In my quest to create the healthiest home possible, I searched around for the least toxic shampoo I could find. That’s when I stumbled upon “No Poo.”
Yes, this is a real thing: No Poo, as in “No Shampoo.” None. Nada.
There’s even a non-profit organization that runs a blog where you can share your No Poo experiences, and a No Poo wiki and a forum to answer all your questions about how to clean your hair without shampoo.
So why would anyone want to do that?
Several reasons, including the formaldehyde, parabens, phthalates, and other unpronounceable toxic chemicals that are added to every commercial shampoo preparation.
And that fact that we keep pouring those chemicals down the drain into our water system, where they end up in wastewater treatment plants that don’t filter them out – so they get dumped out into lakes, rivers, and eventually, the ocean. And into our food supply.
And as a bonus, going with No Poo – you can save a lot of moolah.
Just invest in a box of baking soda, some apple cider vinegar, and a couple mason jars with stainless steel, bamboo wood or plastic lids (so they don’t rust). Or go totally native and try the “water only” method, the cheapest of all.
After browsing through the No Poo website, I decided to try the standard No Poo recipe, which is baking soda dissolved in water, followed by a water-apple cider vinegar rinse. Other No Poo users sometimes add coconut oil, raw honey, herbs, or essential oils for variety.
Both baking soda and vinegar are well-known, harmless ingredients. Your Mom probably kept an open box of baking soda in the fridge, because it’s known for absorbing odors. It also helps dirt and grease dissolve in water. (WARNING: Don’t mix the baking soda and vinegar together in a closed container – it will foam up and may explode!)
Apparently No Poo is a very free-form concept with no hard-and-fast rules. You just use whatever works, though it may take a few weeks for your hair to get used to the new routine.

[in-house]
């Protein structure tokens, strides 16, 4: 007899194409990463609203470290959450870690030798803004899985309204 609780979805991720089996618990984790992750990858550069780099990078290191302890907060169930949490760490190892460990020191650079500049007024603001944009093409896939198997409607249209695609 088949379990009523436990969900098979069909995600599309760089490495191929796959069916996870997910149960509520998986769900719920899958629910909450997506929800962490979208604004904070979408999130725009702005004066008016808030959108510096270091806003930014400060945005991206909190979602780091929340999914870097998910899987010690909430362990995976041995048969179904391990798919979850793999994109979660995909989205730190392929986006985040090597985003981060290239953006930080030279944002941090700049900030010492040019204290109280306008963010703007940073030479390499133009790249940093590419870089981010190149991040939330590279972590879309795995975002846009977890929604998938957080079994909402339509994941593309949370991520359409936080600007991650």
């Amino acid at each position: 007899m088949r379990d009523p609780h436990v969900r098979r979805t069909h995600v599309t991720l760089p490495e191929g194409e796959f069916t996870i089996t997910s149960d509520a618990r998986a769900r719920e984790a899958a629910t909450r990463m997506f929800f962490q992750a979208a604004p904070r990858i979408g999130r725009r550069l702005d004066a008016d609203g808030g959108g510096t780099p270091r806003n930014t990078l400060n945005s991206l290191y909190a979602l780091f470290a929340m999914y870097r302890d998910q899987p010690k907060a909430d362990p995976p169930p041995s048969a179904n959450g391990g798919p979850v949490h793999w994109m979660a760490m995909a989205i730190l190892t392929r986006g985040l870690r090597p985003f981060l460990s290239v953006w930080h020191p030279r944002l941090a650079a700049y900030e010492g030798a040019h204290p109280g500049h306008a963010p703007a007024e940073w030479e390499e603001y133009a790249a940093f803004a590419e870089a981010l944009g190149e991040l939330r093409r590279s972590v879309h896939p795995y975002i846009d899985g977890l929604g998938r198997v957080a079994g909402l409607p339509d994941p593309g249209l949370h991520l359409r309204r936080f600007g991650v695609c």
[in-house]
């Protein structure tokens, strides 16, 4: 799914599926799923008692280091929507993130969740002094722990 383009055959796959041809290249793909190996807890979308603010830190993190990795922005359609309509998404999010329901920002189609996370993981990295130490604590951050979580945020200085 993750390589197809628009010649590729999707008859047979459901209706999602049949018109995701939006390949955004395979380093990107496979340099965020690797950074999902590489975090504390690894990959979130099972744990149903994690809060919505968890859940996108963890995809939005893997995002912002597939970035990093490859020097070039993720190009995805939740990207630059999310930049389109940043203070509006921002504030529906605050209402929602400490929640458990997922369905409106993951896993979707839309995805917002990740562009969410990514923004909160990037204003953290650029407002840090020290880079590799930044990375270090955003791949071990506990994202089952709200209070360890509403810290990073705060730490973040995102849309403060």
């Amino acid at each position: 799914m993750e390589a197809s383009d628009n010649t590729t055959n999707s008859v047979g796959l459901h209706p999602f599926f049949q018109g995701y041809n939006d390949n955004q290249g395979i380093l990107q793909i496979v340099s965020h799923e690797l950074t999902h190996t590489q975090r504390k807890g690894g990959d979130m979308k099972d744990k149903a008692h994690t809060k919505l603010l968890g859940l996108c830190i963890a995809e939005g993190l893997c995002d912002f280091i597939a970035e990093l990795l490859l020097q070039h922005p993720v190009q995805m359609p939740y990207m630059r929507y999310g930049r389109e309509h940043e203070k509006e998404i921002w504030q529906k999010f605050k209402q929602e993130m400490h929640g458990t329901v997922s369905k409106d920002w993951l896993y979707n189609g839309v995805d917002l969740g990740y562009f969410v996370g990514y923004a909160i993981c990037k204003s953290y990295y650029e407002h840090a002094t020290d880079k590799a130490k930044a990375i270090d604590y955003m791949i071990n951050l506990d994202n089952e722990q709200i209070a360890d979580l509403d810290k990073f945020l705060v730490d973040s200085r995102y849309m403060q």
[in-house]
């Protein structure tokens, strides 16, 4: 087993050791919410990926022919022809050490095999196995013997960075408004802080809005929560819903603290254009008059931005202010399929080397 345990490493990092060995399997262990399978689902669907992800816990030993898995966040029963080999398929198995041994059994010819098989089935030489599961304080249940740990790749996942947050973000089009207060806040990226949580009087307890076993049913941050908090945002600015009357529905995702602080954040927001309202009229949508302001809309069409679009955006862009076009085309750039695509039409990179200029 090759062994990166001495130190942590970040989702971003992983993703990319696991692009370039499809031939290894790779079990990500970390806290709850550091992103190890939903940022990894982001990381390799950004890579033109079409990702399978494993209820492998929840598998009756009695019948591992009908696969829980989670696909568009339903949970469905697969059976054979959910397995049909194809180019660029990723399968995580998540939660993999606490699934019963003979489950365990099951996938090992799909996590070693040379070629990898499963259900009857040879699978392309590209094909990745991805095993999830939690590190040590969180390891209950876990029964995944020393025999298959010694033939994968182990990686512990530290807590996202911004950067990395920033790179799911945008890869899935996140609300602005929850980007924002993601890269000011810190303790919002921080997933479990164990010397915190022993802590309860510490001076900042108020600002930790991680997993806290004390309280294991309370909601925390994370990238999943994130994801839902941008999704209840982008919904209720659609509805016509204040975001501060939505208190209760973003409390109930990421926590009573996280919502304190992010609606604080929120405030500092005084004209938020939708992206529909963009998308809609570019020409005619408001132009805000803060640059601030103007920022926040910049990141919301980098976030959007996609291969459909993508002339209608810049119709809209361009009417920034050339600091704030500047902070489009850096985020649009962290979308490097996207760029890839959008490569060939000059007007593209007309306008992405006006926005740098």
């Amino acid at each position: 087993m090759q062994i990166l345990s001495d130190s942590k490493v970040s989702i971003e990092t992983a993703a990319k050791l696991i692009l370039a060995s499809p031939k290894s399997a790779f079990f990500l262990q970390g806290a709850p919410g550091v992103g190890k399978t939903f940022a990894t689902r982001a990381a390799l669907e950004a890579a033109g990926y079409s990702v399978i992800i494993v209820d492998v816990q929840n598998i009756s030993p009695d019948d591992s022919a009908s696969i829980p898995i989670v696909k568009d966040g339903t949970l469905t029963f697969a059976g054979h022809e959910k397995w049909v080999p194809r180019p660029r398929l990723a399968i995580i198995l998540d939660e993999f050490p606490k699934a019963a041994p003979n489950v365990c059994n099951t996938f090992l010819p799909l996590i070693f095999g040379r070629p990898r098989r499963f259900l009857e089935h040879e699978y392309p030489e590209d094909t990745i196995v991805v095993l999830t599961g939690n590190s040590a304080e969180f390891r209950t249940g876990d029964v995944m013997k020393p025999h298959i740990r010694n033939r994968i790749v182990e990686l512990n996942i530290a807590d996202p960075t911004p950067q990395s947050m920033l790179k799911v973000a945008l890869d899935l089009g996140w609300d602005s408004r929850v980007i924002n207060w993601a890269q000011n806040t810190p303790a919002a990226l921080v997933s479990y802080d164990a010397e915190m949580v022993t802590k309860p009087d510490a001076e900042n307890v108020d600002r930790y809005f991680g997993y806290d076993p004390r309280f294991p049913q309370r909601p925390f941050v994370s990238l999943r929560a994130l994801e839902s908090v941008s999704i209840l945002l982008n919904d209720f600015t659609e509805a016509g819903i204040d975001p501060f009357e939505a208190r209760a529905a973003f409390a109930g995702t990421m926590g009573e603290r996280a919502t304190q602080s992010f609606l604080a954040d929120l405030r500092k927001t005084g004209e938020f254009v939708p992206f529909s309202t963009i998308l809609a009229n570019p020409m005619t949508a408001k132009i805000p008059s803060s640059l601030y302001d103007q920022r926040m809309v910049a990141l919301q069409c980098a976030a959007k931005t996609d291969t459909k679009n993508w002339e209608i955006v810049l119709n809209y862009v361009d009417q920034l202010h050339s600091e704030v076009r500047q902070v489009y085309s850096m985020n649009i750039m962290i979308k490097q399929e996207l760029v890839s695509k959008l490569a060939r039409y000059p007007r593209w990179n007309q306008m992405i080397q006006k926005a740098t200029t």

My N=1 experiment with No Poo
My first baking soda and apple cider vinegar No Poo took place on Monday, May 7. I mixed up two jars, one with about ¼ cup of baking soda dissolved in about 2 cups of water. In the other I poured about ½ cup of apple cider vinegar and topped it off with 1 ½ cups of water.
After wetting my hair in the shower, I poured about ½ cup of the baking powder solution over my head and pretended to lather it in. I say pretended, because there was no lather involved. But I gave my scalp a good scrubbing and rinsed well.
Next, I poured maybe ½ cup of the vinegar solution over my hair, working it in. It definitely softened it up, but even after a lot of rinsing, my hair still felt a bit greasy.
A couple hours later, sitting next to a friend, I detected a slight vinegary scent, and worried that my friend would smell it, too – but I was too chicken to ask.
In addition to the No Poo, I have followed the website advice to use a true boar bristle hair brush daily to help spread the natural oils through my hair.
Thirteen days into the experiment: My No Poo results
Besides the faint aroma of vinegar, I also noticed that my hair in general seems much oilier, which has led me to wash it more frequently using the same baking soda/vinegar rinse protocol. Today as I re-read some of the comments and information on the No Poo forum, I found this:
“When trying it, however, don’t get too discouraged if your hair feels a bit oily in the beginning. You have to retrain your hair’s oil glands that excess sebum is no longer needed, and this can take anywhere from 2 to 6 weeks depending on how often you shampooed previously and what products you used.”
I also read that you aren’t supposed to use the baking soda/vinegar more than twice a week – I guess because it tends to dry out the hair too much. But, you can always rinse it with plain water as often as necessary.
For now, I plan to try baking soda/vinegar twice a week, but add an extra plain water wash once or twice a week, as well.
Have you tried No Poo? Leave a comment below to let me know how it went!
Copyright 2018 by Holly Martin